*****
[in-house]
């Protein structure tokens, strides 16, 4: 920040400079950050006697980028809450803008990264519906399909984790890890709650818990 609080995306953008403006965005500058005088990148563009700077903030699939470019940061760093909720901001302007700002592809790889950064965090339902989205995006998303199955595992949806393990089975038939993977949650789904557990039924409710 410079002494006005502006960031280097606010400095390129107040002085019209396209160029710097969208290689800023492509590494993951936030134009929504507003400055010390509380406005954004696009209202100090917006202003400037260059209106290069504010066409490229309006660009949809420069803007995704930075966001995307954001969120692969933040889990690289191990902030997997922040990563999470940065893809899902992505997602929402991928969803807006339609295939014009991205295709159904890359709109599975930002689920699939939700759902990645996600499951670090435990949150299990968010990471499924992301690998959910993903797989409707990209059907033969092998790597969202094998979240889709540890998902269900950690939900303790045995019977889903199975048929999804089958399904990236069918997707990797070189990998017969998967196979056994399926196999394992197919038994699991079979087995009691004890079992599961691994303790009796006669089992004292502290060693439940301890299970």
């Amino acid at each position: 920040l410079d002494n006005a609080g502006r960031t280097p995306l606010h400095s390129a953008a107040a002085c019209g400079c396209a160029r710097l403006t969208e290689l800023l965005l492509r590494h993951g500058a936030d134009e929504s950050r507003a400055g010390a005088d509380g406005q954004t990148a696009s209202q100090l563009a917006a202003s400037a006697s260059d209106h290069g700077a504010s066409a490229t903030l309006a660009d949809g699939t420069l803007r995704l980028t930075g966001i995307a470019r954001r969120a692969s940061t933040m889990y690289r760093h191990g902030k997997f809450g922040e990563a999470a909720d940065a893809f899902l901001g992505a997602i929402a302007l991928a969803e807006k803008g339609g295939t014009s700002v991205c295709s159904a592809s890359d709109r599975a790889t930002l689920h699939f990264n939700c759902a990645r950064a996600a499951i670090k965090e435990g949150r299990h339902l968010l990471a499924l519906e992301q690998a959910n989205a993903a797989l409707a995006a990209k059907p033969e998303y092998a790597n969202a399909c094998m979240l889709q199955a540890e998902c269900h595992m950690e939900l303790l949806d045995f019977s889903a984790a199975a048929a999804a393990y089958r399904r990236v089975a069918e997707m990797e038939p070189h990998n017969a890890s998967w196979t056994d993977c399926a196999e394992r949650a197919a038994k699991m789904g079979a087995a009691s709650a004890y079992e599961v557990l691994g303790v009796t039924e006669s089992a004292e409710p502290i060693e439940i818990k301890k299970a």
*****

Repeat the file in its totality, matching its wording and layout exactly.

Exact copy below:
[in-house]
């Protein structure tokens, strides 16, 4: 920040400079950050006697980028809450803008990264519906399909984790890890709650818990 609080995306953008403006965005500058005088990148563009700077903030699939470019940061760093909720901001302007700002592809790889950064965090339902989205995006998303199955595992949806393990089975038939993977949650789904557990039924409710 410079002494006005502006960031280097606010400095390129107040002085019209396209160029710097969208290689800023492509590494993951936030134009929504507003400055010390509380406005954004696009209202100090917006202003400037260059209106290069504010066409490229309006660009949809420069803007995704930075966001995307954001969120692969933040889990690289191990902030997997922040990563999470940065893809899902992505997602929402991928969803807006339609295939014009991205295709159904890359709109599975930002689920699939939700759902990645996600499951670090435990949150299990968010990471499924992301690998959910993903797989409707990209059907033969092998790597969202094998979240889709540890998902269900950690939900303790045995019977889903199975048929999804089958399904990236069918997707990797070189990998017969998967196979056994399926196999394992197919038994699991079979087995009691004890079992599961691994303790009796006669089992004292502290060693439940301890299970």
């Amino acid at each position: 920040l410079d002494n006005a609080g502006r960031t280097p995306l606010h400095s390129a953008a107040a002085c019209g400079c396209a160029r710097l403006t969208e290689l800023l965005l492509r590494h993951g500058a936030d134009e929504s950050r507003a400055g010390a005088d509380g406005q954004t990148a696009s209202q100090l563009a917006a202003s400037a006697s260059d209106h290069g700077a504010s066409a490229t903030l309006a660009d949809g699939t420069l803007r995704l980028t930075g966001i995307a470019r954001r969120a692969s940061t933040m889990y690289r760093h191990g902030k997997f809450g922040e990563a999470a909720d940065a893809f899902l901001g992505a997602i929402a302007l991928a969803e807006k803008g339609g295939t014009s700002v991205c295709s159904a592809s890359d709109r599975a790889t930002l689920h699939f990264n939700c759902a990645r950064a996600a499951i670090k965090e435990g949150r299990h339902l968010l990471a499924l519906e992301q690998a959910n989205a993903a797989l409707a995006a990209k059907p033969e998303y092998a790597n969202a399909c094998m979240l889709q199955a540890e998902c269900h595992m950690e939900l303790l949806d045995f019977s889903a984790a199975a048929a999804a393990y089958r399904r990236v089975a069918e997707m990797e038939p070189h990998n017969a890890s998967w196979t056994d993977c399926a196999e394992r949650a197919a038994k699991m789904g079979a087995a009691s709650a004890y079992e599961v557990l691994g303790v009796t039924e006669s089992a004292e409710p502290i060693e439940i818990k301890k299970a």